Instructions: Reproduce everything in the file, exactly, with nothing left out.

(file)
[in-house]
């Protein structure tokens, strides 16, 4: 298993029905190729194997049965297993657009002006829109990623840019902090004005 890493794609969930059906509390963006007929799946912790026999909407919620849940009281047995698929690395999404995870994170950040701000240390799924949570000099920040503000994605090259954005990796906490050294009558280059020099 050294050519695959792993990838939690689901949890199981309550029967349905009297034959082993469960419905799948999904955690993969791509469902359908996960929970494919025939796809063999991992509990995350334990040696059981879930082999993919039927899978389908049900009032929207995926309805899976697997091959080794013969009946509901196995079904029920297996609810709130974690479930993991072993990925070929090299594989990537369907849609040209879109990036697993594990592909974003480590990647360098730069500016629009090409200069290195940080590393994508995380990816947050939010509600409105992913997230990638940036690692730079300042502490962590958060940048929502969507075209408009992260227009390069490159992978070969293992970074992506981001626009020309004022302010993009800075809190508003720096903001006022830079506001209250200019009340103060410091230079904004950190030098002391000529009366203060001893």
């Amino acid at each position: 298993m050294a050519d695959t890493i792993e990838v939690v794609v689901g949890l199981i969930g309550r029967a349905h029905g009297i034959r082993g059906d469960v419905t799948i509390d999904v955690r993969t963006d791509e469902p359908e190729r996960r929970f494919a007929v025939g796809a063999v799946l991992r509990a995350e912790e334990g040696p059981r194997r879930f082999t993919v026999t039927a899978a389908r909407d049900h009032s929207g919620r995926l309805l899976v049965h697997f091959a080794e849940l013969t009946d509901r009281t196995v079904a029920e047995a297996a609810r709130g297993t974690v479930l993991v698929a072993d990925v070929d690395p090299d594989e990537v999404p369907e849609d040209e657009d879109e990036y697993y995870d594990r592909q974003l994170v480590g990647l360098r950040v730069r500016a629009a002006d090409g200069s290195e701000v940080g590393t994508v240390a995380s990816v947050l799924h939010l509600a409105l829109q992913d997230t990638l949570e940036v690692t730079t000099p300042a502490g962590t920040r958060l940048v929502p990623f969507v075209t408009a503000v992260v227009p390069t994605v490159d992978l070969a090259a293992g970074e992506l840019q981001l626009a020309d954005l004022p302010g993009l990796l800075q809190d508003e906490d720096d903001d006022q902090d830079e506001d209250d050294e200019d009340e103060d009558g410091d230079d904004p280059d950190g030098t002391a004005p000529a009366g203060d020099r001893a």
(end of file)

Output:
[in-house]
């Protein structure tokens, strides 16, 4: 298993029905190729194997049965297993657009002006829109990623840019902090004005 890493794609969930059906509390963006007929799946912790026999909407919620849940009281047995698929690395999404995870994170950040701000240390799924949570000099920040503000994605090259954005990796906490050294009558280059020099 050294050519695959792993990838939690689901949890199981309550029967349905009297034959082993469960419905799948999904955690993969791509469902359908996960929970494919025939796809063999991992509990995350334990040696059981879930082999993919039927899978389908049900009032929207995926309805899976697997091959080794013969009946509901196995079904029920297996609810709130974690479930993991072993990925070929090299594989990537369907849609040209879109990036697993594990592909974003480590990647360098730069500016629009090409200069290195940080590393994508995380990816947050939010509600409105992913997230990638940036690692730079300042502490962590958060940048929502969507075209408009992260227009390069490159992978070969293992970074992506981001626009020309004022302010993009800075809190508003720096903001006022830079506001209250200019009340103060410091230079904004950190030098002391000529009366203060001893």
């Amino acid at each position: 298993m050294a050519d695959t890493i792993e990838v939690v794609v689901g949890l199981i969930g309550r029967a349905h029905g009297i034959r082993g059906d469960v419905t799948i509390d999904v955690r993969t963006d791509e469902p359908e190729r996960r929970f494919a007929v025939g796809a063999v799946l991992r509990a995350e912790e334990g040696p059981r194997r879930f082999t993919v026999t039927a899978a389908r909407d049900h009032s929207g919620r995926l309805l899976v049965h697997f091959a080794e849940l013969t009946d509901r009281t196995v079904a029920e047995a297996a609810r709130g297993t974690v479930l993991v698929a072993d990925v070929d690395p090299d594989e990537v999404p369907e849609d040209e657009d879109e990036y697993y995870d594990r592909q974003l994170v480590g990647l360098r950040v730069r500016a629009a002006d090409g200069s290195e701000v940080g590393t994508v240390a995380s990816v947050l799924h939010l509600a409105l829109q992913d997230t990638l949570e940036v690692t730079t000099p300042a502490g962590t920040r958060l940048v929502p990623f969507v075209t408009a503000v992260v227009p390069t994605v490159d992978l070969a090259a293992g970074e992506l840019q981001l626009a020309d954005l004022p302010g993009l990796l800075q809190d508003e906490d720096d903001d006022q902090d830079e506001d209250d050294e200019d009340e103060d009558g410091d230079d904004p280059d950190g030098t002391a004005p000529a009366g203060d020099r001893a």